After everyone makes their first guess, the cue giver has a choice to make. Give a two-word clue or stop and begin the scoring phase. If a good enough clue was provided in the first round that allowed other players to hone in on the right area, then the cue giver can opt to stop. Otherwise, they’ll give a two-word hint and allow players to place their second pawn. This time, it starts with the player on the active player’s right and proceeds counter-clockwise.
The second clue doesn’t have to relate to the first word, but must abide by the same three guidelines. That hue of blue where you previously said “Cubs” may now be, “night sky.” And before you tell me that you don’t think “night sky” and “Cubs” are in the same range then you and I aren’t thinking of the same color. That’s okay. That’s what makes the game interesting. It’s all about perception. I may be thinking of the framed picture of the “W” above my mantle. You may be thinking of something on their uniforms. This concept is what makes this game playable by people with color deficiencies. Everyone sees colors differently and everyone remembers them differently. Someone with a color deficiency sees an apple as one color and a banana as another. Both of which look different to them than the color of the grass or sky. When we were testing the game out, we talked to a board-certified ophthalmologist who confirmed our statements. We have also played it with people who are color deficient and they’ve been just as competitive as everyone else. The discrepancies come in how we remember things. I once said, “Kermit” as a clue and everyone placed their pawns in VERY different areas of the board than I was expecting. I was envisioning a 1970’s TV version of Kermit while everyone else was thinking high-def and plush dolls. It didn’t mean my clue was bad, just that we all see and recall colors differently. A lot of inside jokes along with a lot of laughter have been spawned by playing Hues and Cues.
So how do you score points? By accurately giving or guessing the color, that’s how! After everyone has placed their token(s), the cue giver places the scoring frame around their chosen color on the board. Players score three points if they nailed it, two points if they’re in one of the eight spaces surrounding that and one point for the 16 spaces on the outer edge. The cue giver scores one point for each pawn inside the scoring grid. On your turn as giver, you can score a maximum of nine and the guessers a maximum of five. Because the active player only scores for what is inside the scoring frame, if they’ve managed to get everyone close after the first cue, it might strategically make sense to stop there and prevent guessers from earning more points. That doesn’t happen very often, but it can with a good clue!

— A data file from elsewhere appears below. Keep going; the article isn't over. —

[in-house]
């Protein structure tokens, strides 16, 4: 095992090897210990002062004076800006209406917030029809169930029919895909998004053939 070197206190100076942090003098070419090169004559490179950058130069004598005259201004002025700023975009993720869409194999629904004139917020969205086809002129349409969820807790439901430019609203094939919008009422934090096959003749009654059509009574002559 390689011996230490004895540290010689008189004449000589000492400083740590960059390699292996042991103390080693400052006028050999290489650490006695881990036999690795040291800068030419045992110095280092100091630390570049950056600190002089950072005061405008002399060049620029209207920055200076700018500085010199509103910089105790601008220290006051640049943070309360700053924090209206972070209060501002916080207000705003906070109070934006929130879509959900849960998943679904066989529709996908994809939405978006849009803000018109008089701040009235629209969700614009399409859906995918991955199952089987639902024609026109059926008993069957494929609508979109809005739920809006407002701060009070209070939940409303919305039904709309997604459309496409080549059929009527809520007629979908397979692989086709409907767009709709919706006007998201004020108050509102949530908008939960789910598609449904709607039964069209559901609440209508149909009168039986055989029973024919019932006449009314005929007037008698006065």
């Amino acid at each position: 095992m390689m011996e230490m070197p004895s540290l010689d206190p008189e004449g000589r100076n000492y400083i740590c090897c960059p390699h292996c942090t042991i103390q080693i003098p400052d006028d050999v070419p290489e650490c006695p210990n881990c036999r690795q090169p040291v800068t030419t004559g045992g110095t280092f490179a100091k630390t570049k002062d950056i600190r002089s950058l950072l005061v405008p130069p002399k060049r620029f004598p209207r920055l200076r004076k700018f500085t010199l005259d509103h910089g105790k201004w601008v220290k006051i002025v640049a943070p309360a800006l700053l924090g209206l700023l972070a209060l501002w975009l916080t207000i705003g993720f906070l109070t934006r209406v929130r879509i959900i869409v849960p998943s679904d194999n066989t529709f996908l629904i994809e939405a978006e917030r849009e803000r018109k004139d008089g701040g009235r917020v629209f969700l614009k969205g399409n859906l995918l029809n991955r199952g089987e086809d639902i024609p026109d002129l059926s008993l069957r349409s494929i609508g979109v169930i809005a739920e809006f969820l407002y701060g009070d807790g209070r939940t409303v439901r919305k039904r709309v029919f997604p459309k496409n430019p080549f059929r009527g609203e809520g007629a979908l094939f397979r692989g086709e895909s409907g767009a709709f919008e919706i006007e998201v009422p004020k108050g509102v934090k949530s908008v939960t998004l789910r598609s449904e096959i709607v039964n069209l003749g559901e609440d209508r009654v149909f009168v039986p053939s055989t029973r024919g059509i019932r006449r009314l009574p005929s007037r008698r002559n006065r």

What I especially love about the game is that so many people of different ages can play at once. That’s so unusual in a party game. It’s also great because you can hop in late and still be competitive, although most people are in it for the laughs and not the final score! We’ve played it enough times that I’ve seen people get very serious while others have played it laid back with a beer in hand. I’m excited for Hues and Cues to hits the shelves and think it will be great for game groups, families and even be a nice alternative for the Bunco crowd. We were fortunate to get an early copy of the game since Scott is the designer, but it’s destined for shelves soon. You’ll be able to find it at your local game store in June before it hits the shelves of Target in August. You’ll also be able to pick up a copy of Hues and Cues on Amazon and from TheOP directly. TheOP continues to give hints as to the news about Hues and Cues on their Facebook and Twitter channels so hone in for details.
What group of people would you play Hues and Cues with?